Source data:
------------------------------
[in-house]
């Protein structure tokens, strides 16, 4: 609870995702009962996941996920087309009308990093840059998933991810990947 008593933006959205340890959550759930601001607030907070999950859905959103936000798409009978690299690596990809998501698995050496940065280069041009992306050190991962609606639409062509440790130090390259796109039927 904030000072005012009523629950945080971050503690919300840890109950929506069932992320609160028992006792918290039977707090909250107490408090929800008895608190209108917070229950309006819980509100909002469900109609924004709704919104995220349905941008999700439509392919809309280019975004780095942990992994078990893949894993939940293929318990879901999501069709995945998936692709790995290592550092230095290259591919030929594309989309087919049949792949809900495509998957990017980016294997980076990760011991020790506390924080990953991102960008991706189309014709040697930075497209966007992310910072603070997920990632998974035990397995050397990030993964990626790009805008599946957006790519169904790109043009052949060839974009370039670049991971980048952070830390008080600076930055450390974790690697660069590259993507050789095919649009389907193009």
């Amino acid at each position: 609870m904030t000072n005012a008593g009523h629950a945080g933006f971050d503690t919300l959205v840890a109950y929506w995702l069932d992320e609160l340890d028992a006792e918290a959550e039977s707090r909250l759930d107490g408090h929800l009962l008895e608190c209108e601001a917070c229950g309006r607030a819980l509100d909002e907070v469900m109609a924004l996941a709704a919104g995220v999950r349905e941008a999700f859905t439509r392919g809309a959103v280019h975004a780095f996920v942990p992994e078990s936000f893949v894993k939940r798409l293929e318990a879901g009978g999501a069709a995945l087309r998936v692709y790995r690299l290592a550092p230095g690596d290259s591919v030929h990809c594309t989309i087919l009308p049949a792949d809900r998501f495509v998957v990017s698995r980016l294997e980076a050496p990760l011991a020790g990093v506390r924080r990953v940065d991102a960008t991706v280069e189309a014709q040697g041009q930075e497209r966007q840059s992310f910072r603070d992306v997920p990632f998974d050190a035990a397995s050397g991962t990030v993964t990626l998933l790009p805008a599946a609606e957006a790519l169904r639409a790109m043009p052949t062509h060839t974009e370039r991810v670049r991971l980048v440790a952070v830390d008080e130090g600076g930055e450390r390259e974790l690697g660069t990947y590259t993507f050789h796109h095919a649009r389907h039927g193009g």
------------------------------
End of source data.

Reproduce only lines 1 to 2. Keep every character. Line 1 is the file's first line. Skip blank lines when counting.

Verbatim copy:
[in-house]
């Protein structure tokens, strides 16, 4: 609870995702009962996941996920087309009308990093840059998933991810990947 008593933006959205340890959550759930601001607030907070999950859905959103936000798409009978690299690596990809998501698995050496940065280069041009992306050190991962609606639409062509440790130090390259796109039927 904030000072005012009523629950945080971050503690919300840890109950929506069932992320609160028992006792918290039977707090909250107490408090929800008895608190209108917070229950309006819980509100909002469900109609924004709704919104995220349905941008999700439509392919809309280019975004780095942990992994078990893949894993939940293929318990879901999501069709995945998936692709790995290592550092230095290259591919030929594309989309087919049949792949809900495509998957990017980016294997980076990760011991020790506390924080990953991102960008991706189309014709040697930075497209966007992310910072603070997920990632998974035990397995050397990030993964990626790009805008599946957006790519169904790109043009052949060839974009370039670049991971980048952070830390008080600076930055450390974790690697660069590259993507050789095919649009389907193009």